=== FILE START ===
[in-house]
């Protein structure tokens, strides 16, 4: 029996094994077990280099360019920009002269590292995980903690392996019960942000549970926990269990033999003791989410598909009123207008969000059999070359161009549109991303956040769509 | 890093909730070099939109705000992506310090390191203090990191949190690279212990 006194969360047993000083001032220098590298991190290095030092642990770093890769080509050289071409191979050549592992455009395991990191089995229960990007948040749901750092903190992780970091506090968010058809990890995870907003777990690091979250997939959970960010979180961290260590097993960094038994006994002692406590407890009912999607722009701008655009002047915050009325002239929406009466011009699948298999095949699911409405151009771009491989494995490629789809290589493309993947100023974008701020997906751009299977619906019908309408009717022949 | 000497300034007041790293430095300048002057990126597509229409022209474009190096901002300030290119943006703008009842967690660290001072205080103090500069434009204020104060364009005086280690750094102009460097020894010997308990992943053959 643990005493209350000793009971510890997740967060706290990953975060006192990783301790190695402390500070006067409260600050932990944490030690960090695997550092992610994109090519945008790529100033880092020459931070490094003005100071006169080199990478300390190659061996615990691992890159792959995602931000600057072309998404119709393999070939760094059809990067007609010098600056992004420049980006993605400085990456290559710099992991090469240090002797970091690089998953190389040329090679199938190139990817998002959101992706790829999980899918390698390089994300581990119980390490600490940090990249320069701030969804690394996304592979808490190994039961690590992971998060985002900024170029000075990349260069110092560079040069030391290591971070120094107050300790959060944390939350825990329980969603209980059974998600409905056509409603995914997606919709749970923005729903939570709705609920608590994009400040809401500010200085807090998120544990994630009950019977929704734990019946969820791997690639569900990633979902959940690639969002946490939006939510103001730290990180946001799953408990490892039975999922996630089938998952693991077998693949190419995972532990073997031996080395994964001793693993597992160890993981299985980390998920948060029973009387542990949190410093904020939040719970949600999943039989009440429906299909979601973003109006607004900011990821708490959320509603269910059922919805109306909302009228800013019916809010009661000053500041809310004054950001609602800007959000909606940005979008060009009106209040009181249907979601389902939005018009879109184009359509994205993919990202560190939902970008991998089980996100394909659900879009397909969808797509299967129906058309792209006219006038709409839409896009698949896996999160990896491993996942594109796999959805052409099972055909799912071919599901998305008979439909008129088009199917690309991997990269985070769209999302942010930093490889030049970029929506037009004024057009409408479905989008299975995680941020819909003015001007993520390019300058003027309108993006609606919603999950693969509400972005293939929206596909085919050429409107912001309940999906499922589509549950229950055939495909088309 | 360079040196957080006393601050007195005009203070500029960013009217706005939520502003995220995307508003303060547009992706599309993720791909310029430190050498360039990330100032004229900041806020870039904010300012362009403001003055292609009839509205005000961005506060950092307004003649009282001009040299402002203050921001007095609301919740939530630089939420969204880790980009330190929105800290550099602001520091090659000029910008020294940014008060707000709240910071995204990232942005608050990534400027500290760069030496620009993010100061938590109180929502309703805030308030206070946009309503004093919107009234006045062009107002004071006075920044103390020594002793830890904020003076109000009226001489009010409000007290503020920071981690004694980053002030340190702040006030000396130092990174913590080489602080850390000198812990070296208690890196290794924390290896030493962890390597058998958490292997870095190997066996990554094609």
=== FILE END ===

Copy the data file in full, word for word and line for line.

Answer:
[in-house]
């Protein structure tokens, strides 16, 4: 029996094994077990280099360019920009002269590292995980903690392996019960942000549970926990269990033999003791989410598909009123207008969000059999070359161009549109991303956040769509 | 890093909730070099939109705000992506310090390191203090990191949190690279212990 006194969360047993000083001032220098590298991190290095030092642990770093890769080509050289071409191979050549592992455009395991990191089995229960990007948040749901750092903190992780970091506090968010058809990890995870907003777990690091979250997939959970960010979180961290260590097993960094038994006994002692406590407890009912999607722009701008655009002047915050009325002239929406009466011009699948298999095949699911409405151009771009491989494995490629789809290589493309993947100023974008701020997906751009299977619906019908309408009717022949 | 000497300034007041790293430095300048002057990126597509229409022209474009190096901002300030290119943006703008009842967690660290001072205080103090500069434009204020104060364009005086280690750094102009460097020894010997308990992943053959 643990005493209350000793009971510890997740967060706290990953975060006192990783301790190695402390500070006067409260600050932990944490030690960090695997550092992610994109090519945008790529100033880092020459931070490094003005100071006169080199990478300390190659061996615990691992890159792959995602931000600057072309998404119709393999070939760094059809990067007609010098600056992004420049980006993605400085990456290559710099992991090469240090002797970091690089998953190389040329090679199938190139990817998002959101992706790829999980899918390698390089994300581990119980390490600490940090990249320069701030969804690394996304592979808490190994039961690590992971998060985002900024170029000075990349260069110092560079040069030391290591971070120094107050300790959060944390939350825990329980969603209980059974998600409905056509409603995914997606919709749970923005729903939570709705609920608590994009400040809401500010200085807090998120544990994630009950019977929704734990019946969820791997690639569900990633979902959940690639969002946490939006939510103001730290990180946001799953408990490892039975999922996630089938998952693991077998693949190419995972532990073997031996080395994964001793693993597992160890993981299985980390998920948060029973009387542990949190410093904020939040719970949600999943039989009440429906299909979601973003109006607004900011990821708490959320509603269910059922919805109306909302009228800013019916809010009661000053500041809310004054950001609602800007959000909606940005979008060009009106209040009181249907979601389902939005018009879109184009359509994205993919990202560190939902970008991998089980996100394909659900879009397909969808797509299967129906058309792209006219006038709409839409896009698949896996999160990896491993996942594109796999959805052409099972055909799912071919599901998305008979439909008129088009199917690309991997990269985070769209999302942010930093490889030049970029929506037009004024057009409408479905989008299975995680941020819909003015001007993520390019300058003027309108993006609606919603999950693969509400972005293939929206596909085919050429409107912001309940999906499922589509549950229950055939495909088309 | 360079040196957080006393601050007195005009203070500029960013009217706005939520502003995220995307508003303060547009992706599309993720791909310029430190050498360039990330100032004229900041806020870039904010300012362009403001003055292609009839509205005000961005506060950092307004003649009282001009040299402002203050921001007095609301919740939530630089939420969204880790980009330190929105800290550099602001520091090659000029910008020294940014008060707000709240910071995204990232942005608050990534400027500290760069030496620009993010100061938590109180929502309703805030308030206070946009309503004093919107009234006045062009107002004071006075920044103390020594002793830890904020003076109000009226001489009010409000007290503020920071981690004694980053002030340190702040006030000396130092990174913590080489602080850390000198812990070296208690890196290794924390290896030493962890390597058998958490292997870095190997066996990554094609």